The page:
All words in every claim have the broadest scope of meaning they would have been given by a person of ordinary skill in the art as of the priority date. No term used in any claim is specially defined or limited by this application except where expressly so stated either in this specification or in a claim.

The preambles of the claims that follow recite purposes, benefits and possible uses of the claimed invention only and do not limit the claimed invention.

The present disclosure is not a literal description of all embodiments of the invention(s). Also, the present disclosure is not a listing of features of the invention(s) which must be present in all embodiments.

Devices that are described as in communication with each other need not be in continuous communication with each other, unless expressly specified otherwise. On the contrary, such devices need only transmit to each other as necessary or desirable, and may actually refrain from exchanging data most of the time. For example, a machine in communication with another machine via the Internet may not transmit data to the other machine for long period of time (e.g. weeks at a time). In addition, devices that are in communication with each other may communicate directly or indirectly through one or more intermediaries.

A description of an embodiment with several components or features does not imply that all or even any of such components/features are required. On the contrary, a variety of optional components are described to illustrate the wide variety of possible embodiments of the present invention(s). Unless otherwise specified explicitly, no component/feature is essential or required.

Although process steps, algorithms or the like may be described or claimed in a particular sequential order, such processes may be configured to work in different orders. In other words, any sequence or order of steps that may be explicitly described or claimed does not necessarily indicate a requirement that the steps be performed in that order. The steps of processes described herein may be performed in any order possible. Further, some steps may be performed simultaneously despite being described or implied as occurring non-simultaneously (e.g., because one step is described after the other step). Moreover, the illustration of a process by its depiction in a drawing does not imply that the illustrated process is exclusive of other variations and modifications thereto, does not imply that the illustrated process or any of its steps are necessary to the invention(s), and does not imply that the illustrated process is preferred.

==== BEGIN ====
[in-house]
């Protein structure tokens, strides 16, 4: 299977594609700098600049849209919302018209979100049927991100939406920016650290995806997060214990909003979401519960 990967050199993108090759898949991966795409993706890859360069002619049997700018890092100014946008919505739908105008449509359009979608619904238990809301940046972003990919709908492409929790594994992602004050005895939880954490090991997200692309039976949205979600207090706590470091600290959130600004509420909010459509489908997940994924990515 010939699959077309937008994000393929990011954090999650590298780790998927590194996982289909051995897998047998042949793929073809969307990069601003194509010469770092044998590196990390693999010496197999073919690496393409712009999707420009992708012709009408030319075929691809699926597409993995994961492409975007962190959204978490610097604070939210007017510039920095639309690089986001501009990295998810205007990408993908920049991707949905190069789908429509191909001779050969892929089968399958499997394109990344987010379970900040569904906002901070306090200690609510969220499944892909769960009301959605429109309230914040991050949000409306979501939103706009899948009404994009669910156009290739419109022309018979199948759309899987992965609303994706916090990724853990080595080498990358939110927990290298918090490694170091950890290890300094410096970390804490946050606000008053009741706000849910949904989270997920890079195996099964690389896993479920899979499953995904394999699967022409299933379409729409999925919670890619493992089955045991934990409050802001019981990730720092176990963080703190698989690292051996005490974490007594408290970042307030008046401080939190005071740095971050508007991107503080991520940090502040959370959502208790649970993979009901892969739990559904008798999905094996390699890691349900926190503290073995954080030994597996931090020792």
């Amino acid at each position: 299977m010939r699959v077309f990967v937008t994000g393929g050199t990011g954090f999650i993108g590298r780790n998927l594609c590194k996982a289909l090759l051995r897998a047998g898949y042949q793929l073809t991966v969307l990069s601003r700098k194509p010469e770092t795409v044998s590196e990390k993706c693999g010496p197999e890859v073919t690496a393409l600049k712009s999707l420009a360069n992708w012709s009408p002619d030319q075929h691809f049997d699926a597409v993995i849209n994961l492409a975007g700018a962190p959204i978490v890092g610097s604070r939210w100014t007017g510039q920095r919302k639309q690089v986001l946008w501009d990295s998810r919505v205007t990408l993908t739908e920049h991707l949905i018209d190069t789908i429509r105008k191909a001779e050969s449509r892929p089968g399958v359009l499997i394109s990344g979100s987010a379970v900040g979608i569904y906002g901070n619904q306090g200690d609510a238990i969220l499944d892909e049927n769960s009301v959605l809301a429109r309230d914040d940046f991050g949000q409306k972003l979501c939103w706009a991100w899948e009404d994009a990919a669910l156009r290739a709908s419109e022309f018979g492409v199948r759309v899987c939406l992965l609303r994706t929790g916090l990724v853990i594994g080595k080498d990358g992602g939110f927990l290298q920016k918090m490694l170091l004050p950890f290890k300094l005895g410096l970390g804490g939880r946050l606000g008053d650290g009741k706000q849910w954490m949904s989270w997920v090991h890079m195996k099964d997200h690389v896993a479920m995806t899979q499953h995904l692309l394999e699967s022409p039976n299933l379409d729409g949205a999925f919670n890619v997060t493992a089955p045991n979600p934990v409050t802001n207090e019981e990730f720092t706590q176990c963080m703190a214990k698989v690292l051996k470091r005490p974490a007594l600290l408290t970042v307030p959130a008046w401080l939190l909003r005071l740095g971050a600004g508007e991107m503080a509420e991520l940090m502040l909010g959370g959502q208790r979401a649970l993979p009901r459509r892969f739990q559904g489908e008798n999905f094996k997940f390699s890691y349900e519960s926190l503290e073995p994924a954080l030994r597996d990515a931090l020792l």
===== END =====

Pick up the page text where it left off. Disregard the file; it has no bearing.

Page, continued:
Although a process may be described as including a plurality of steps, that does not imply that all or any of the steps are preferred, essential or required. Various other embodiments within the scope of the described invention(s) include other processes that omit some or all of the described steps. Unless otherwise specified explicitly, no step is essential or required.

Although a process may be described singly or without reference to other products or methods, in an embodiment the process may interact with other products or methods. For example, such interaction may include linking one business model to another business model. Such interaction may be provided to enhance the flexibility or desirability of the process.

Although a product may be described as including a plurality of components, aspects, qualities, characteristics and/or features, that does not indicate that any or all of the plurality are preferred, essential or required. Various other embodiments within the scope of the described invention(s) include other products that omit some or all of the described plurality.

An enumerated list of items (which may or may not be numbered) does not imply that any or all of the items are mutually exclusive, unless expressly specified otherwise. Likewise, an enumerated list of items (which may or may not be numbered) does not imply that any or all of the items are comprehensive of any category, unless expressly specified otherwise. For example, the enumerated list “a computer, a laptop, a PDA” does not imply that any or all of the three items of that list are mutually exclusive and does not imply that any or all of the three items of that list are comprehensive of any category.

An enumerated list of items (which may or may not be numbered) does not imply that any or all of the items are equivalent to each other or readily substituted for each other.